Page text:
Sometimes toddlers only want to breastfeed at bedtime or when they hurt themselves or when they are frightened. What a wonderful way to help them feel happy fast — often faster than any amount of other comforting we might try.

Some of us call this “touch-base” nursing. With the security of being able to touch base, they feel recharged, and have the confidence to face the world again, venturing out little by little, knowing they have that security to return to when they need it. And little by little, they need that comfort less and less the more self-reliant they naturally become.

There is a trend these days in some places to encourage “self-calming” in a baby. But instead of actively trying to teach self-calming, which can actually make a child insecure and clingy, why not trust that they will do that when they grow into it? It makes parenting so much less work.

So I encourage you to adopt a relaxed approach to breastfeeding and weaning and just develop an approach to breastfeeding that is mutually enjoyable as time goes on.

Breastfeeding and weaning do not naturally happen in a linear way. Sometimes toddlers like to explore the world and become somewhat independent for a while and cut back on their interest in breastfeeding. Then they might go through a period where they need more comforting, especially if there is some new challenge in life, such as an addition to the household, a change in living habits, a move to another location. And along with that they might want to breastfeed more often.

So if mom can be flexible and not worry about measuring breastfeeding frequency, or comparing today to last week, it can all be so easy. Like the ebb and flow of our own changing emotional needs, little growing people have their own varying needs that change from week to week, month to month, and year to year.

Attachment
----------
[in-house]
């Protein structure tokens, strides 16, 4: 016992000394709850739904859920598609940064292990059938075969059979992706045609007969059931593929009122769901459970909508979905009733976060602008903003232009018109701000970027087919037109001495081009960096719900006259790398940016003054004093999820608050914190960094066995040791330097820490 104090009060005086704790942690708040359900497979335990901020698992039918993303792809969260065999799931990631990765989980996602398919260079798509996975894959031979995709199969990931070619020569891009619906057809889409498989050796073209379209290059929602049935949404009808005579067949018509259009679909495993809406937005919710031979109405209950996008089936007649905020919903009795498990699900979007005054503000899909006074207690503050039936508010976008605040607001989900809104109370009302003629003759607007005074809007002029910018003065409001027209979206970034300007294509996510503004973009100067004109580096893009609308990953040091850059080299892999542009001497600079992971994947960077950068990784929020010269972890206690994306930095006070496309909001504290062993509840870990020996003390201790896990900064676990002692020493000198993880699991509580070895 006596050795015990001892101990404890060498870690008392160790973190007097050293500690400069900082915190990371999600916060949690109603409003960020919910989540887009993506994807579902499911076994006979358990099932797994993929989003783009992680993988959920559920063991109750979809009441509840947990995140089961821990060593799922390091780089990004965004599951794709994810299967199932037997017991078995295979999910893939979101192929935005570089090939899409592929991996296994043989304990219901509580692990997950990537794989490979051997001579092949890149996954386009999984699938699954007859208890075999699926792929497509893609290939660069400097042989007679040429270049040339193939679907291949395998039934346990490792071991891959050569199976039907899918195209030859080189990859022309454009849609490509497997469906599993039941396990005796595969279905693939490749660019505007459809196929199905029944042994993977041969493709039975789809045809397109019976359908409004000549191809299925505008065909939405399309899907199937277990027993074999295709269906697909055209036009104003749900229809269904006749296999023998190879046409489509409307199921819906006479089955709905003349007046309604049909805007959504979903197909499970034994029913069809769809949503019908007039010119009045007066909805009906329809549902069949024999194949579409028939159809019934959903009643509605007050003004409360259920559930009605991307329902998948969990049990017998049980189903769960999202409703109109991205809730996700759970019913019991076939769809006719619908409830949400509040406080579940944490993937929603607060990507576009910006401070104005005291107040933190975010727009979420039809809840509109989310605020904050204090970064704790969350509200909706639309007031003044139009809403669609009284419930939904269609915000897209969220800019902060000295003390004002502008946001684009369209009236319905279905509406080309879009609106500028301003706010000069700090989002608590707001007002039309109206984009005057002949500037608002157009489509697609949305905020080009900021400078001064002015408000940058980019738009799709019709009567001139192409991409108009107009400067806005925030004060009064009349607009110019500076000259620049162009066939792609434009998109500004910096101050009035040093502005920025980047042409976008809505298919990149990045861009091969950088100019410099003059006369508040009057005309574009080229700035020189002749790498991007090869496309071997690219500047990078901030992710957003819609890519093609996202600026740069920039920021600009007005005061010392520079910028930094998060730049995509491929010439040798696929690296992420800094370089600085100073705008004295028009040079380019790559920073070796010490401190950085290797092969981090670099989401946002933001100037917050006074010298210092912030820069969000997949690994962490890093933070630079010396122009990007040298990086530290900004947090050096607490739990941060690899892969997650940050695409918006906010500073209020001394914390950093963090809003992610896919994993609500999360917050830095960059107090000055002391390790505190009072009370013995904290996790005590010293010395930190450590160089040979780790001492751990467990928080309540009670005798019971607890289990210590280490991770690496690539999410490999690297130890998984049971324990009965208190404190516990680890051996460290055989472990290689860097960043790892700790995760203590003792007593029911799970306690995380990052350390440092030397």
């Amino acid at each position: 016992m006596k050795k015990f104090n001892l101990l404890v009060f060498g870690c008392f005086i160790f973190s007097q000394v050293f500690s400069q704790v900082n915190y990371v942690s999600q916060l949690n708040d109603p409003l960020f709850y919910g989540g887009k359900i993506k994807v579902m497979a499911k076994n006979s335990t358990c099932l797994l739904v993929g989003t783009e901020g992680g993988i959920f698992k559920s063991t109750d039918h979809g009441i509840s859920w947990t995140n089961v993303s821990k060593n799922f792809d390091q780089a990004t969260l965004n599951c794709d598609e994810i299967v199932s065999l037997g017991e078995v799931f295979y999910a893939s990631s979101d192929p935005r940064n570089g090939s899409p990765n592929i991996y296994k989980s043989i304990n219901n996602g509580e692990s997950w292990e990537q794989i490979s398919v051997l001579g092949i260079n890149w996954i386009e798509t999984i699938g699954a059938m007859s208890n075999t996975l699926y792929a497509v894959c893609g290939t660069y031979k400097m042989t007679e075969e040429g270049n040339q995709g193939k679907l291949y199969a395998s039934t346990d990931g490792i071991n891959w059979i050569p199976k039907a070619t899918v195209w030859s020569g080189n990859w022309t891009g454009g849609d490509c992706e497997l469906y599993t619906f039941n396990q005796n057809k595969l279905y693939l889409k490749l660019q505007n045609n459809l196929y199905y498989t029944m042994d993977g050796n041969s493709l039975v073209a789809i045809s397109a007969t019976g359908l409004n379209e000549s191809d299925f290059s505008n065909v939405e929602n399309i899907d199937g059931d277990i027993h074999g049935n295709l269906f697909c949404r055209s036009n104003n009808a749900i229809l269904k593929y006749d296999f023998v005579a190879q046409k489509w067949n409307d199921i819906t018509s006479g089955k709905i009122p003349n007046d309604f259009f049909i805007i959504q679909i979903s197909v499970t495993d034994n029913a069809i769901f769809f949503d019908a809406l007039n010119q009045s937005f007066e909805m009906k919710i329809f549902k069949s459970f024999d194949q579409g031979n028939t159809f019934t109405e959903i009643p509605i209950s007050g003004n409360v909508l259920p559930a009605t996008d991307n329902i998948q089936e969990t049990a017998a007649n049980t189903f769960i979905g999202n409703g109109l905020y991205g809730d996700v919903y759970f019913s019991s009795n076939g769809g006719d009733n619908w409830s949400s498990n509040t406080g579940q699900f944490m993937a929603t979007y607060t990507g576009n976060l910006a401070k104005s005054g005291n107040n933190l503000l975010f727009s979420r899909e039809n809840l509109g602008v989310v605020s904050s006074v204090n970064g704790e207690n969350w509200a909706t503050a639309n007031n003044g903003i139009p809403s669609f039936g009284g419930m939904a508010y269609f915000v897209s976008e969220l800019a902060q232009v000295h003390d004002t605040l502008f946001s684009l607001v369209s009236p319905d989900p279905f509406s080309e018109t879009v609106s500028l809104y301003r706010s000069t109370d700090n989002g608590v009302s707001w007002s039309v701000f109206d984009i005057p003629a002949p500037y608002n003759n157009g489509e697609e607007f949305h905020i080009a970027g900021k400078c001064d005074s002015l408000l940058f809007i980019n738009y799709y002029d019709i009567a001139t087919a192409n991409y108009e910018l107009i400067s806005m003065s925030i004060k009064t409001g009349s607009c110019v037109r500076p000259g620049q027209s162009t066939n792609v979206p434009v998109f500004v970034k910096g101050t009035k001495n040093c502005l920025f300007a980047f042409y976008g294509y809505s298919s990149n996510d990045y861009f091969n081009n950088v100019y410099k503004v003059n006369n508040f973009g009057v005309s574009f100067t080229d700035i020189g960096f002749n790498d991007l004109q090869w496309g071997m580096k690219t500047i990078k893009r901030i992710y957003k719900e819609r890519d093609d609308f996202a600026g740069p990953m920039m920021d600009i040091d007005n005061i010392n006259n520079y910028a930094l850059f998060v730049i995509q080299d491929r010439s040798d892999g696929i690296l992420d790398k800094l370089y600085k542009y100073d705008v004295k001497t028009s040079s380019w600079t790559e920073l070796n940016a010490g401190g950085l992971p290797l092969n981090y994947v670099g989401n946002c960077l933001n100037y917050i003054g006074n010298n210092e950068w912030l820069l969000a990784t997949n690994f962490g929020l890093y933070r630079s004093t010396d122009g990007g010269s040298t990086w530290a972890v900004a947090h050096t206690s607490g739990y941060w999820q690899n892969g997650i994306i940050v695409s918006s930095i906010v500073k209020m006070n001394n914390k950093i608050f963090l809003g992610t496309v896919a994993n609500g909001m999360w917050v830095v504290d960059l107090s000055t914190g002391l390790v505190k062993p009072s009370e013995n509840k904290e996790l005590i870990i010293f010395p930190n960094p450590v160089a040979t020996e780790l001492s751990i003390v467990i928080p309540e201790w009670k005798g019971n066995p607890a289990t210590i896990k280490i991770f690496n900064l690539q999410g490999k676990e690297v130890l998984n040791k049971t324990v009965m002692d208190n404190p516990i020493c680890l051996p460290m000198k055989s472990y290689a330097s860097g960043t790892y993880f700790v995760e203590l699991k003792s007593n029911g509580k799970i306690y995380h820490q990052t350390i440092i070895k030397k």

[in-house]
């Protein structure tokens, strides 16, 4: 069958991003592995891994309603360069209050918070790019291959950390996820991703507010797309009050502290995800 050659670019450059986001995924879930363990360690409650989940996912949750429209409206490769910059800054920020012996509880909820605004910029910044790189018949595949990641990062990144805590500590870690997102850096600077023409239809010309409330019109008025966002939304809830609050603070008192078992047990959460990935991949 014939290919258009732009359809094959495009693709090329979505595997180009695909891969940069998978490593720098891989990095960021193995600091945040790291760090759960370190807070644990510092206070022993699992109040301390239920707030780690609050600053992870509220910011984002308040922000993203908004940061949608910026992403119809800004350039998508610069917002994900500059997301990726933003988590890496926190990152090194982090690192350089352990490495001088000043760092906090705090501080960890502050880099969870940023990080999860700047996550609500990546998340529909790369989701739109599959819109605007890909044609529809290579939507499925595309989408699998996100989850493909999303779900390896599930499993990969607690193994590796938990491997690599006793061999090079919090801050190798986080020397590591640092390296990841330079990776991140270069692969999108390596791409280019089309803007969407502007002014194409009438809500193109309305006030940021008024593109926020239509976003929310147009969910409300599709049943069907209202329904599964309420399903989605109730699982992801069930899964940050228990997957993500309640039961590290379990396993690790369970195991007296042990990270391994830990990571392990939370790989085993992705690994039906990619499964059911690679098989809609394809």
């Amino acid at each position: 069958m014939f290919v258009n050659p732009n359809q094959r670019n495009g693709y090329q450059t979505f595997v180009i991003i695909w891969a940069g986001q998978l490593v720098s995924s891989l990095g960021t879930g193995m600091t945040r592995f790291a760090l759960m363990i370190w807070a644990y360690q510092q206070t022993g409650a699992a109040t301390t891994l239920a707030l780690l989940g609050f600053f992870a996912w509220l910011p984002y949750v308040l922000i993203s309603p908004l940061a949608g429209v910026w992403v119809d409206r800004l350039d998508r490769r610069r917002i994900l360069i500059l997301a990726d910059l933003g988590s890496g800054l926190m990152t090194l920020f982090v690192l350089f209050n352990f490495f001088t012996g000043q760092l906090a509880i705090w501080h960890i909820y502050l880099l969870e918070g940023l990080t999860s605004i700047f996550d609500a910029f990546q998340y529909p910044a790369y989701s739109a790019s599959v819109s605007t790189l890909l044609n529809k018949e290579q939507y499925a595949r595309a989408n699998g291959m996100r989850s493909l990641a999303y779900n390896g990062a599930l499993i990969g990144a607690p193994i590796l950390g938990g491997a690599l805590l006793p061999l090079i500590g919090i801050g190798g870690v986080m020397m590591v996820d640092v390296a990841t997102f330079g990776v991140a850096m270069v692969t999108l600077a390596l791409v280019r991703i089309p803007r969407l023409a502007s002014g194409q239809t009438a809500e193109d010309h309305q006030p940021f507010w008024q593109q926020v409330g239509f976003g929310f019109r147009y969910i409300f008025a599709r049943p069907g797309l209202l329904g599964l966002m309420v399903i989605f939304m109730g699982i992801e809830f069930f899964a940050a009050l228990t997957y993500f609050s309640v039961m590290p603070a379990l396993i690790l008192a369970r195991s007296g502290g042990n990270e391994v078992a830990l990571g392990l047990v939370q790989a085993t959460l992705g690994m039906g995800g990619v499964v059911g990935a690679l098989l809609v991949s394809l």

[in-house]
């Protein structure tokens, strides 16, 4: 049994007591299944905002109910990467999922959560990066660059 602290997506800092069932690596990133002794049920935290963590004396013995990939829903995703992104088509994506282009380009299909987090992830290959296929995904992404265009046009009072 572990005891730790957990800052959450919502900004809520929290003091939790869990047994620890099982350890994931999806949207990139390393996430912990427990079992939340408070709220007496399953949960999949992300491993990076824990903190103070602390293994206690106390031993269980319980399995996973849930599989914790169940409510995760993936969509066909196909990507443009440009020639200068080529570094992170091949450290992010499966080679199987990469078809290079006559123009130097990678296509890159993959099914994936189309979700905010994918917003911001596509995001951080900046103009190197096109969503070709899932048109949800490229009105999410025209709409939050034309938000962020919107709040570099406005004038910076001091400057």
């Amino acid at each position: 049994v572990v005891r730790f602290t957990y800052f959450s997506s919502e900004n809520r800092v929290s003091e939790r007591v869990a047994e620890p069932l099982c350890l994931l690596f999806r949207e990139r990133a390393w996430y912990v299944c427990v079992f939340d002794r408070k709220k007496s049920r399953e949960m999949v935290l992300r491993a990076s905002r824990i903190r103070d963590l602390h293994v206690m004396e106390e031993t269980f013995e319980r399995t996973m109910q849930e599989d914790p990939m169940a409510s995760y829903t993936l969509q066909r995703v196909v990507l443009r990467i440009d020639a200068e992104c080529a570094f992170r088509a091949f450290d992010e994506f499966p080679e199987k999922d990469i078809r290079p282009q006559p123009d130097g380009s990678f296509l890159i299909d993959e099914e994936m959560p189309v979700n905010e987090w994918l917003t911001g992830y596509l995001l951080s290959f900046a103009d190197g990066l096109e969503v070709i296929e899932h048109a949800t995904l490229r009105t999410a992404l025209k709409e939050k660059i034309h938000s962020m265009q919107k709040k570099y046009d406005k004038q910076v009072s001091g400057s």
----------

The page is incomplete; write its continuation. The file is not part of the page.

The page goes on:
Eventually they outgrow the need — and if allowed to evolve at its own pace, the end of breastfeeding can be so unremarkable that no one even really notices that they are not breastfeeding any more. They just don’t happen to think of it. And they do not seem to miss it if they are allowed to decide when to go on to the next stage without coercion.

If anyone misses anything, it’s mom, who remembers those sweet days fondly. But if allowed to happen in its own time, weaning is like a bud that eventually blossoms. A bird who flies from the nest. And the child is happy to move forward into a new independence.

Babies were breastfeeding long before clocks or calendars were invented. What matters is your own baby’s needs, and the relationship that develops between baby and mother, and a mother’s desire to always give her baby the best food, nutrition, and comfort that she can at any given time, to help the baby eventually grow into an independent, self-actualized individual.

If you want to read more about the optimal duration of exclusive breastfeeding and healthy weaning ideas, please check out this very interesting and well-referenced article from world experts: The optimal duration of exclusive breastfeeding